I was responding to your comment, which I read to mean “don’t blame the local business for the stuff corporate headquarters does:”
Additionally, people should probably understand that there’s a difference between the personal opinions of corporate leaders and the policies of the corporations themselves.
Perhaps I misunderstood your point.
@mantis: People in mimim wage jobs can just go find another job somewhere else? Who are you really, Herman Cain?
@michael reynolds: Government blocking businesses from opening because of unpopular opinions is never going to be o.k. with libertarians, left or right.
Agreed, but then shouldn’t you be blaming Chik-Fil-A for using the company to push a political agenda rather than just focussing on making better chicken sandwhiches? When a company or celebrity takes an explicitly political stand, it’s silly to blame the people responding to it for politicizing things. And if a company presumes to go around judging who real various people’s families arms, it’s silly to expect the people in the “fake” families not to be angered by it.
While I think that organized boycotts make little sense, and tend to fail in any case, personally I will be damned before I support anyone or anything that offends me. There is nothing in Sean Penn’s performance art that is so great that I will ever put a dime of my money in his pocket if I can help it. I do not buy Ben and Jerry’s products. That leaves a few hundred movies every year and at least a dozen brands of ice cream to choose from that do not profit people who will use the profit from my purchase to support causes that I know I already dislike. If I don’t like Pepsi, I can always get a Coke. We call it freedom, and it is there for a purpose. Not gonna cost the vendors much, but with so much choice available in the marketplace, I can grant my custom wherever it pleases me to do so. Now I have to find a Chick-fil-A in my area so that I can support a business that believes in something that does not offend me. I hear their chicken is pretty good anyway.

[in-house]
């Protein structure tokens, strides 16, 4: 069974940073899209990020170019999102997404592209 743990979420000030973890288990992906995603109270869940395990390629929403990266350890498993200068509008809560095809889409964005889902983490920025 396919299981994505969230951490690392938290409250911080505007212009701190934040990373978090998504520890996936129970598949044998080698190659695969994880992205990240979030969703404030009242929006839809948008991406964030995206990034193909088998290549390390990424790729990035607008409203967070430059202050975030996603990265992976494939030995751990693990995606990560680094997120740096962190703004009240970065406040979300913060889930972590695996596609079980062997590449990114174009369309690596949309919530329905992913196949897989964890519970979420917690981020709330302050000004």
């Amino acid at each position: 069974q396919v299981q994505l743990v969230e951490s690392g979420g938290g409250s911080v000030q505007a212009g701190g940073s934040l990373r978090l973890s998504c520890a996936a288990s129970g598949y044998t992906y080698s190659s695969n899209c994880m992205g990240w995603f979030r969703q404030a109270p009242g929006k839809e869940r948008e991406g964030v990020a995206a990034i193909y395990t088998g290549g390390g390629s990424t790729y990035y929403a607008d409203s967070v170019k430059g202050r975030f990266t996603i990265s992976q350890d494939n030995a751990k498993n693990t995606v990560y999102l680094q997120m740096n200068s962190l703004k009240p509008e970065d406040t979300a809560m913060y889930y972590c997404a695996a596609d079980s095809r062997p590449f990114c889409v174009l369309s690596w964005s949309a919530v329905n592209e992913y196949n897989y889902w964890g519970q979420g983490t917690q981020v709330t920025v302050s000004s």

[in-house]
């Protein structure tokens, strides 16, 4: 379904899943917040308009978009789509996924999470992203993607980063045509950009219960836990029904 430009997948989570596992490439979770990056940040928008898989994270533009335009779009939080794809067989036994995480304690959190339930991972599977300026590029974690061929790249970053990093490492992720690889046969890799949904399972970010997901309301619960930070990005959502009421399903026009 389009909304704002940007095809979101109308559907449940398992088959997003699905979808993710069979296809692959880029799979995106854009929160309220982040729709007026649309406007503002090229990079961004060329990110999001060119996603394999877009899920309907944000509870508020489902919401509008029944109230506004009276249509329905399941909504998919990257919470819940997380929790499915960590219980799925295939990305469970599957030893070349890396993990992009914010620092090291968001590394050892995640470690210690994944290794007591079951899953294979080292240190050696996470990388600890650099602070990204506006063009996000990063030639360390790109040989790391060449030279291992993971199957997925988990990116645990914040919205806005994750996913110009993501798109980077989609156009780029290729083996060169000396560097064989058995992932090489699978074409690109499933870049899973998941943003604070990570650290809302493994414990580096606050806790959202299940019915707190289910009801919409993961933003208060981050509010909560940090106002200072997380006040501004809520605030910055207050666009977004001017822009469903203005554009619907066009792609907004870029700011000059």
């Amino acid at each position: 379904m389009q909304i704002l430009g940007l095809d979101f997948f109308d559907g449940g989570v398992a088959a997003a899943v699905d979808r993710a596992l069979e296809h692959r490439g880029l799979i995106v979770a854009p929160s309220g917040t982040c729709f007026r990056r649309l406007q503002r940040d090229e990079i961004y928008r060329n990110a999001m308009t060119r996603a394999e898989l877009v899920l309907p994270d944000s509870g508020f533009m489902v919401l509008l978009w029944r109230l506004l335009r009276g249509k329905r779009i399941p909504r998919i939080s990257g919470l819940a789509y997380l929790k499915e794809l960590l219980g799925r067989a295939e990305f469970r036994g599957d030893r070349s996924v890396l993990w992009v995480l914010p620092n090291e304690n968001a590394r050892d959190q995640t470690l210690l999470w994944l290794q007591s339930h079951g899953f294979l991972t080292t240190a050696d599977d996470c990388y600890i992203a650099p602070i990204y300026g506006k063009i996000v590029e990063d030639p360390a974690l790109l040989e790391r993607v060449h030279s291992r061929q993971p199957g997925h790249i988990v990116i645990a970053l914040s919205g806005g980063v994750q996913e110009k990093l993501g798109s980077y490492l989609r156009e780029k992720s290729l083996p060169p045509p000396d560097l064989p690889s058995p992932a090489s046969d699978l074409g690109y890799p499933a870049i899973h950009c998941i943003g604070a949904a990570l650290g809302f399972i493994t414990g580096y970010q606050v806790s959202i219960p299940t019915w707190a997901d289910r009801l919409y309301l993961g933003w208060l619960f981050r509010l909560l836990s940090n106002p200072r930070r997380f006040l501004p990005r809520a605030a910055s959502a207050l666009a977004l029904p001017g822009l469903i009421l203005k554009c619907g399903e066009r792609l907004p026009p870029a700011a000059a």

If the CEO of Chik-Fil-A was donating his money to anti-gay groups I would buy that. When the corporation itself is donating money to such groups then it is the policy of the corporation itself.
People in mimim wage jobs can just go find another job somewhere else?
Did I say that?
That’s my feeling. Chi-Fil-A should be perfectly free to run their bigotted company. I simply refuse to do business with them.
I would absolutely oppose any government effort to squeeze them out or block them expanding. BUt I have a perfect right to suggest to my friends and acquaintances that there are better places to spend their fast food dollar.
If someone feels passionately about something, then that person could very well be affected by the political (or other) opinions of entertainers or businesspeople. For example, if gay marriage is the most important thing in your life – even more important than the Washington Redskins – then it would be understandable if the mere sight of a Chick-Fil-A upset you.